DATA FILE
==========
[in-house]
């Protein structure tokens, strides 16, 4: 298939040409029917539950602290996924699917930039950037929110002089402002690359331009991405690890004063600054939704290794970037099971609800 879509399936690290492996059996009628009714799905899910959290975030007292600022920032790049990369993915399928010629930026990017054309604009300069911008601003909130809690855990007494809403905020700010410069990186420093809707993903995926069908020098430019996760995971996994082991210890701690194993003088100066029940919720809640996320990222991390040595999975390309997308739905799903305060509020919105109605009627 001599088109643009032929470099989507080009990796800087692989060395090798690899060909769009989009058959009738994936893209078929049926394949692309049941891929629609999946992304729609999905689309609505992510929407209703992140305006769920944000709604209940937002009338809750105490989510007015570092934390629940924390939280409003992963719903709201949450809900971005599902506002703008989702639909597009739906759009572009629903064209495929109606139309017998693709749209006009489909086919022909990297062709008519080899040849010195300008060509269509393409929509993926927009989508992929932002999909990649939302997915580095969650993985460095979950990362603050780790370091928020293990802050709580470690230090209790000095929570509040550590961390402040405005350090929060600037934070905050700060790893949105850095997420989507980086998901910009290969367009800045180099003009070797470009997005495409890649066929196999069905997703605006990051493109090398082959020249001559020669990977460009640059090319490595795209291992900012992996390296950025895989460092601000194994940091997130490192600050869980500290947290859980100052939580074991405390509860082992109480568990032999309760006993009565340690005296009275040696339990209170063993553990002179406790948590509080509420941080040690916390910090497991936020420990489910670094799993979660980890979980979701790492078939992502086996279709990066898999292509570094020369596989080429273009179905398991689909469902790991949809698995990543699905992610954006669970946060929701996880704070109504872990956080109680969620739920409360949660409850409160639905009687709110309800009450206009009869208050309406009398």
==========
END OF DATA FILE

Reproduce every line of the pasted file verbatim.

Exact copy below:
[in-house]
């Protein structure tokens, strides 16, 4: 298939040409029917539950602290996924699917930039950037929110002089402002690359331009991405690890004063600054939704290794970037099971609800 879509399936690290492996059996009628009714799905899910959290975030007292600022920032790049990369993915399928010629930026990017054309604009300069911008601003909130809690855990007494809403905020700010410069990186420093809707993903995926069908020098430019996760995971996994082991210890701690194993003088100066029940919720809640996320990222991390040595999975390309997308739905799903305060509020919105109605009627 001599088109643009032929470099989507080009990796800087692989060395090798690899060909769009989009058959009738994936893209078929049926394949692309049941891929629609999946992304729609999905689309609505992510929407209703992140305006769920944000709604209940937002009338809750105490989510007015570092934390629940924390939280409003992963719903709201949450809900971005599902506002703008989702639909597009739906759009572009629903064209495929109606139309017998693709749209006009489909086919022909990297062709008519080899040849010195300008060509269509393409929509993926927009989508992929932002999909990649939302997915580095969650993985460095979950990362603050780790370091928020293990802050709580470690230090209790000095929570509040550590961390402040405005350090929060600037934070905050700060790893949105850095997420989507980086998901910009290969367009800045180099003009070797470009997005495409890649066929196999069905997703605006990051493109090398082959020249001559020669990977460009640059090319490595795209291992900012992996390296950025895989460092601000194994940091997130490192600050869980500290947290859980100052939580074991405390509860082992109480568990032999309760006993009565340690005296009275040696339990209170063993553990002179406790948590509080509420941080040690916390910090497991936020420990489910670094799993979660980890979980979701790492078939992502086996279709990066898999292509570094020369596989080429273009179905398991689909469902790991949809698995990543699905992610954006669970946060929701996880704070109504872990956080109680969620739920409360949660409850409160639905009687709110309800009450206009009869208050309406009398």